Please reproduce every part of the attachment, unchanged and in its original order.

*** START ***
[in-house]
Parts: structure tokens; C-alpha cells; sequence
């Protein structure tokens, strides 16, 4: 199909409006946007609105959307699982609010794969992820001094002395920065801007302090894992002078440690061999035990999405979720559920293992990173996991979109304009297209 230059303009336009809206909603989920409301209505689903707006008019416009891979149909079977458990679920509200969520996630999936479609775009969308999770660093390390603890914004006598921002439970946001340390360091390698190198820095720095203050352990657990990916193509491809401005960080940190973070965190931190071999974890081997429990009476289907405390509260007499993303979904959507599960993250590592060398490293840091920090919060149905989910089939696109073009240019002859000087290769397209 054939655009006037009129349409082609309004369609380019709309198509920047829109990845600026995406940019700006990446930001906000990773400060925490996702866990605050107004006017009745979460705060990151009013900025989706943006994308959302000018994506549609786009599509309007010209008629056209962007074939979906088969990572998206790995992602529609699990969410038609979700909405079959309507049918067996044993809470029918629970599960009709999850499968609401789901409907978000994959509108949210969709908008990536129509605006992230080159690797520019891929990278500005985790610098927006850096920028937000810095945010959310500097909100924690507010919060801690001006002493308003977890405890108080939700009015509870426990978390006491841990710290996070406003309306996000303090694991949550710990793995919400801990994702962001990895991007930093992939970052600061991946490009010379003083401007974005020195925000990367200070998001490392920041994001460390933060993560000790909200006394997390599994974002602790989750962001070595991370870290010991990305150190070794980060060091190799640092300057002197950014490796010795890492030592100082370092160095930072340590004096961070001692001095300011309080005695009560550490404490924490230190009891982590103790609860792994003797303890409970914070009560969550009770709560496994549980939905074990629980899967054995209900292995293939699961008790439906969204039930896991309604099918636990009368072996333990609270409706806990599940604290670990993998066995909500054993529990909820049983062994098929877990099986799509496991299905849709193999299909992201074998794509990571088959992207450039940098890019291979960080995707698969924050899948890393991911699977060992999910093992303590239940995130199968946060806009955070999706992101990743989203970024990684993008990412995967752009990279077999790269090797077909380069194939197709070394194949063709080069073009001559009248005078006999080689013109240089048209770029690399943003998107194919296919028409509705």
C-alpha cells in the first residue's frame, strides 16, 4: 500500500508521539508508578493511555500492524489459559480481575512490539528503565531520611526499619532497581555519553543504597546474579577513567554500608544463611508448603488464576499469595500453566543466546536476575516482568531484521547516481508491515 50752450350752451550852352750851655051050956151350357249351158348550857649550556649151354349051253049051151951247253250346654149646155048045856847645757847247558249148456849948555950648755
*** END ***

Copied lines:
[in-house]
Parts: structure tokens; C-alpha cells; sequence
């Protein structure tokens, strides 16, 4: 199909409006946007609105959307699982609010794969992820001094002395920065801007302090894992002078440690061999035990999405979720559920293992990173996991979109304009297209 230059303009336009809206909603989920409301209505689903707006008019416009891979149909079977458990679920509200969520996630999936479609775009969308999770660093390390603890914004006598921002439970946001340390360091390698190198820095720095203050352990657990990916193509491809401005960080940190973070965190931190071999974890081997429990009476289907405390509260007499993303979904959507599960993250590592060398490293840091920090919060149905989910089939696109073009240019002859000087290769397209 054939655009006037009129349409082609309004369609380019709309198509920047829109990845600026995406940019700006990446930001906000990773400060925490996702866990605050107004006017009745979460705060990151009013900025989706943006994308959302000018994506549609786009599509309007010209008629056209962007074939979906088969990572998206790995992602529609699990969410038609979700909405079959309507049918067996044993809470029918629970599960009709999850499968609401789901409907978000994959509108949210969709908008990536129509605006992230080159690797520019891929990278500005985790610098927006850096920028937000810095945010959310500097909100924690507010919060801690001006002493308003977890405890108080939700009015509870426990978390006491841990710290996070406003309306996000303090694991949550710990793995919400801990994702962001990895991007930093992939970052600061991946490009010379003083401007974005020195925000990367200070998001490392920041994001460390933060993560000790909200006394997390599994974002602790989750962001070595991370870290010991990305150190070794980060060091190799640092300057002197950014490796010795890492030592100082370092160095930072340590004096961070001692001095300011309080005695009560550490404490924490230190009891982590103790609860792994003797303890409970914070009560969550009770709560496994549980939905074990629980899967054995209900292995293939699961008790439906969204039930896991309604099918636990009368072996333990609270409706806990599940604290670990993998066995909500054993529990909820049983062994098929877990099986799509496991299905849709193999299909992201074998794509990571088959992207450039940098890019291979960080995707698969924050899948890393991911699977060992999910093992303590239940995130199968946060806009955070999706992101990743989203970024990684993008990412995967752009990279077999790269090797077909380069194939197709070394194949063709080069073009001559009248005078006999080689013109240089048209770029690399943003998107194919296919028409509705």
C-alpha cells in the first residue's frame, strides 16, 4: 500500500508521539508508578493511555500492524489459559480481575512490539528503565531520611526499619532497581555519553543504597546474579577513567554500608544463611508448603488464576499469595500453566543466546536476575516482568531484521547516481508491515 50752450350752451550852352750851655051050956151350357249351158348550857649550556649151354349051253049051151951247253250346654149646155048045856847645757847247558249148456849948555950648755